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Need for more foster, respite homes persists in Dawson County
Fostering update stock image
Photo courtesy of Unsplash.

Of the 56 local children in foster care, only one could stay in Dawson County due to a lack of available foster homes and families, said Sarah Swann with the Dawson County Division of Children and Family Services. 

This story continues below.

There are currently three open homes in the whole county, 10 total beds, to cover the needs of children entering foster care in Dawson County, said DCFS Caregiver Recruitment and Retention Unit Case Manager Autumn Horsley.

Kelsey Harrison, the Director of Support Services for Dawson-based nonprofit The Way Home, called the relocation of children “a barrier to partnership parenting and, therefore, a significant impediment to reunification.”

The Way Home has joined other area nonprofit organizations in spreading awareness about local foster and respite needs through recent meetings and events. 

Homes are needed in Dawson County for teenagers, sibling groups and for emergency and respite care situations, Harrison explained in an email to DCN.

“Teenagers, sibling groups, and medically fragile children are historically ‘difficult to place,’” Harrison said. “We need foster families who will readily accept placements of this nature.”

With a similar lack of licensed respite families, foster parents who often already look after long-term placements of their own are having to provide respite care for other families. 

That “increases the potential for burnout and compassion fatigue” and relegates foster families to having to use respite care in neighboring counties. Whenever possible, the goal is to keep children with people they know in order to support feelings of connection and felt-safety, thus serving to minimize trauma, she added. 


Nonprofit background

Harrison shared that she and the organization’s founder, Julia Fleming, both fostered and adopted through foster care. 

“In many ways, through The Way Home, we are simply endeavoring to ‘fill the gaps’ in resources, relationships, and support services (like training, coaching, and counseling),” Harrison said. “That is to say, reflecting on 10-plus years of experience with children from hard places is the driving force behind what we seek to offer.”

The Way Home got plugged in with Dawson County DFCS several months ago when Rebecca Bliss with Family Connection invited them to a meeting, followed by the July “Family Fair” event at Dawsonville’s Main Street Park. 

Harrison was recently offered and accepted a position as the Family Connection board’s non-profit representative. She explained that The Way Home considers the needs of children and their foster and biological families in its approach. 

“We believe that when people are aware of the needs in our community, they will rise to the occasion of meeting those needs,” Harrison said.

In addition to recruiting and supporting foster and respite parents, The Way Home’s goals in Dawson County include promoting reunification; providing caregivers with training, counseling and creative wellness group services; and providing the support necessary for families with CPS involvement.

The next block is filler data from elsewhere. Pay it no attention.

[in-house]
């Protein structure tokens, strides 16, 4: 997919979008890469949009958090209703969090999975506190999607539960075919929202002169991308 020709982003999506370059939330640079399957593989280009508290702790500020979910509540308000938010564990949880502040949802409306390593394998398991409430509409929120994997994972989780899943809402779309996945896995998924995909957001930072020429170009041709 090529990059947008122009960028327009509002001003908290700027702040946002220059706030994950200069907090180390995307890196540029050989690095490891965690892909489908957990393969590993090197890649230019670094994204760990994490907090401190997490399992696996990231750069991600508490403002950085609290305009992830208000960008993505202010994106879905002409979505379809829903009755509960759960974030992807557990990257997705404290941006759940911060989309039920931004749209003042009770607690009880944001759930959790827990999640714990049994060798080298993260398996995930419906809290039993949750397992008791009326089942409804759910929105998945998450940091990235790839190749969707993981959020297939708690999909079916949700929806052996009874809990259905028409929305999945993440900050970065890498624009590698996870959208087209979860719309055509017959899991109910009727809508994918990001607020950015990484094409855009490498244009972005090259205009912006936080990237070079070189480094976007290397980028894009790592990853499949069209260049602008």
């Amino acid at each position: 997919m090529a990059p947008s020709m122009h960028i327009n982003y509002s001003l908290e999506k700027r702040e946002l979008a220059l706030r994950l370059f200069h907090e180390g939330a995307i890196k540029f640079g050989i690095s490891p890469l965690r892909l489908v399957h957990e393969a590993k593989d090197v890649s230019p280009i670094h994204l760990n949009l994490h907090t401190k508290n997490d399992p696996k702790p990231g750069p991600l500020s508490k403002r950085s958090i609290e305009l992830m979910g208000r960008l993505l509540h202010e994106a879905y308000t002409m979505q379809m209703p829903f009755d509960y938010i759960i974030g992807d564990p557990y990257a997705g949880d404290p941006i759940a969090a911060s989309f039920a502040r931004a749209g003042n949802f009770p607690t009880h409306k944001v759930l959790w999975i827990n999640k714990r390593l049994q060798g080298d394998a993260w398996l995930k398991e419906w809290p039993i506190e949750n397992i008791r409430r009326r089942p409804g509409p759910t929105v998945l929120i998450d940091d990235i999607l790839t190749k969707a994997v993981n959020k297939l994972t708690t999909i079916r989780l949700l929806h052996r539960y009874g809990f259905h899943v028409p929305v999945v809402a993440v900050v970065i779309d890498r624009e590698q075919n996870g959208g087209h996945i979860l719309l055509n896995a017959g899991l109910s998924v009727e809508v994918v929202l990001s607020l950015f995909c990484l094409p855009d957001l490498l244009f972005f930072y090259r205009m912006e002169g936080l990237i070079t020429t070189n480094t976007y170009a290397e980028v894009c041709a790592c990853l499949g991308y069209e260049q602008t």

For the nonprofit, that also means actively working to shift the negative narrative often associated with foster care and creating ways for people to use their abilities to serve families. 

“We recognize that not everyone can take placement of foster children, but we wholeheartedly believe that, when it comes to supporting foster children and the families who love them, everyone has a part to play,” Harrison added. 


How to help

People can help local children in need individually or as part of a larger group. 

One option is to write a check designated to Dawson County Family Connection. Donation checks can be mailed to: 

Dawson County Family Connection, PO Box 82, Dawsonville, GA 30534. 

Another way is to take part in The Way Home’s annual fall fundraiser, scheduled for Thursday, Sept. 22 from 7-9 p.m. at Accent Cellars in Dahlonega. Fundraiser opportunities will include table sponsorships and donating goods and services for silent auction baskets.

Other activities will be a raffle; live music, dessert, coffee and wine; and a pop-up boutique. 

People are also welcome to attend to learn more about the nonprofit and how to get involved. 

General admission is free, and VIP tickets are available for purchase. Details can be found at or by emailing with any questions. 

All proceeds will go toward hosting free community events and providing tangible resources and support services for foster children and their foster, adoptive, and biological families.

Those interested in becoming a foster and/or respite family can contact either Autumn Horsley

at (706) 502-4682. They can also contact Kelsey Harrison at (770) 315-3383 or

Churches who want to get involved in helping can sign up with nonprofit Project686’s CarePortal, a faith-based support network for vulnerable children and families. 

For more information on that option, you can go to or contact FAM Specialist and CarePortal Regional Manager Jean Rector at (678) 984-3220 or